- Published 3 months ago on
- By: Admin
Upper Mustang is a restricted region from other areas of Nepal that remains quite a struggle to get to. But, part of the adventure is the ride there. You will first need to get to Jomsom in Lower Mustang from Pokhara, and then proceed overland to Upper Mustang.
Here's what it takes you to remember.
In northern and western Nepal, Pokhara is the gateway to the Annapurna Himalaya and other mountainous regions. There are two ways by which you can reach Jomsom from Pokhara. They are:
The best way to access from Pokhara to Jomsom is to fly. It takes just under half an hour to ride across the deep Kali Gandaki Gorge to the base of the Tibetan Plateau, in the Himalayan range's rainshadow.
Incredible mountain views are possible from Jomsom Airport. Early in the morning, flights to Jomsom leave Pokhara airport to avoid the wind gusts that blow through Mustang late in the morning.
Even then, if the winds or other weather conditions make it dangerous to travel, and you don't want to change it in the mountains, flights are still frequently cancelled or postponed.
In fact, going land routes from Pokhara to Jomsom should only be treated as a last option. Since most of the route is unsealed or in bad repair due to regular landslides, the 96 mile (155 kilometre) journey is lengthy, painful, and risky in places.
In the busy season, though, flights from Pokhara and Jomsom sell out easily, and they may be cancelled due to the weather at other times, so it might be necessary to go mainland to Jomsom.
Take a private car if you have to travel by road and aren't on a strict schedule. Tour operators can arrange these, and having a reliable car would also support the ride.
Buses and shared microbuses/jeeps can ride this route if you're on a low budget, but they are long, hot, noisy, and usually less comfortable than taking a private automobile.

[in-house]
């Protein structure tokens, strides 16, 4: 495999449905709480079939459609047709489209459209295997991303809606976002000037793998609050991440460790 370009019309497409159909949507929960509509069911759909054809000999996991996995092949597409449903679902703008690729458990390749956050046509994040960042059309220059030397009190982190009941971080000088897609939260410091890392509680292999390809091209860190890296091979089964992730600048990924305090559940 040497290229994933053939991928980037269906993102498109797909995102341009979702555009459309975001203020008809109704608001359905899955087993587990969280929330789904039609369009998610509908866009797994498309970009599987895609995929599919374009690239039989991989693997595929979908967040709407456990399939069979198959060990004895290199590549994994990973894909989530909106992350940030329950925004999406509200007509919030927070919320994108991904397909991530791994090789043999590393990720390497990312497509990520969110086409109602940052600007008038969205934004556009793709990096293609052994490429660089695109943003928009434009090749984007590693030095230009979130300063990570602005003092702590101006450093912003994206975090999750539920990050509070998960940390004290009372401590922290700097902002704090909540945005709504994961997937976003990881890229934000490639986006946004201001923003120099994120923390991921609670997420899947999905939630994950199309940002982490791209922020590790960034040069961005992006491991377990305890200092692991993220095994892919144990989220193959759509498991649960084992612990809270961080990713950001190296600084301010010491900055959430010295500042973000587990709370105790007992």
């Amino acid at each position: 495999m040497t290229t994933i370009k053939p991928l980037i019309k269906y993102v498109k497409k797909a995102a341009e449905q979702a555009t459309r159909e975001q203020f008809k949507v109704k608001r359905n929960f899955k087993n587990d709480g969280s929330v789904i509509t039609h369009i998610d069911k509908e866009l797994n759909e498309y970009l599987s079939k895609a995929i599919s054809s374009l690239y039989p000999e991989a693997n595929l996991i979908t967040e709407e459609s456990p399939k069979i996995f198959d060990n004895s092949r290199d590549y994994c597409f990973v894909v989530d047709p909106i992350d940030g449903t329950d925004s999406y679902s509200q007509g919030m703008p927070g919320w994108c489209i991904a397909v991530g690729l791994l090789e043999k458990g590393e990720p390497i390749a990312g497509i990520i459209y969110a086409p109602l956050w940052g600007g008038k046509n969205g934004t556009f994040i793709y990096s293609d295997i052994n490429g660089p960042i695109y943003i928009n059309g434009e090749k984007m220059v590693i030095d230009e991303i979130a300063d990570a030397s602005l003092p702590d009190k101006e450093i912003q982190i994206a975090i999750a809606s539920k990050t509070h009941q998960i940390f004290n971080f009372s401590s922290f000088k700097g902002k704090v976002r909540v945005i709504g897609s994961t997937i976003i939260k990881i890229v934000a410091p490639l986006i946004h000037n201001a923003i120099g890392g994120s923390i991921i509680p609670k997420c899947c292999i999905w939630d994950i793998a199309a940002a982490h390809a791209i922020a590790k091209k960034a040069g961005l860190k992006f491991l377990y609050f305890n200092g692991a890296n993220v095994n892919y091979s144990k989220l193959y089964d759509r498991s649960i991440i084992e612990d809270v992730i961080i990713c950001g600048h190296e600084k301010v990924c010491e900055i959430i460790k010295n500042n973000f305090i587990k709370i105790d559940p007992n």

Landslides will obstruct the road at any point of the year but during the monsoon in particular. Accidents will also provide hours of traffic back-up.
The ancient walled city of Lo Manthang is their final destination in Upper Mustang for many visitors, so the following recommendations apply to Lo Manthang.
Most Upper Mustang foreign tourists need a special permit to access the area that must be received before you arrive, and must ride with a guide. Until leaving the place of Kagbeni, the last settlement in Lower Mustang, permits should be shown.
Upper Mustang can be reached from Jomsom in two ways:
While not the easiest way to get into Upper Mustang, for the trekking experience, many tourists come towards this part of the world. The journey from Jomsom to Lo Manthang takes about five days. Depending on your health, previous acclimatization, whether you'd like to make some side trips, it could take more or less time.
However, since Lo Manthang is at 12,401 feet (3780 meters), it is essential to take your time and be well acclimatized. Prior to reaching Lo Manthang, a regular trek to Upper Mustang passes through Kagbeni, Chele, Zhaite, and Charang.
As there is hardly any rain in Upper Mustang, the scenery is very distinct from most of the other areas of Nepal. And, the culture is predominantly Tibetan Buddhist, so there are dramatic forts, temples, stupas, and caves scattered around meditation.
Taking a horse ride to Upper Mustang is an alternative to climbing on your own two feet. These are no quicker than a regular hike, as the point is not to gallop to Lo Manthang.
Although, whether you have children or other individuals in the group who do not want to walk the whole distance themselves, this can be an excellent way to ride.
It is also feasible to take a Jeep between Jomsom and Lo Manthang for travellers who may not want to trek and to save some time. There are different places to sleep overnight, but Zhaite and Charang are decent choices. As it's bumping and twisting, the route is very daunting, but the views are stunning.
Be mindful that for ten days, most international tourists to Upper Mustang would need to obtain a permit that costs US$ 500. For a shorter time, licenses are not given.
So, if saving time is the excuse for going to Lo Manthang overland, you won't save money as well, as you're going to have to pay the entire permit fee anyway.
Around Lo Manthang, however, there are a lot of things to see and do, so you can stay there for a few days and go exploring.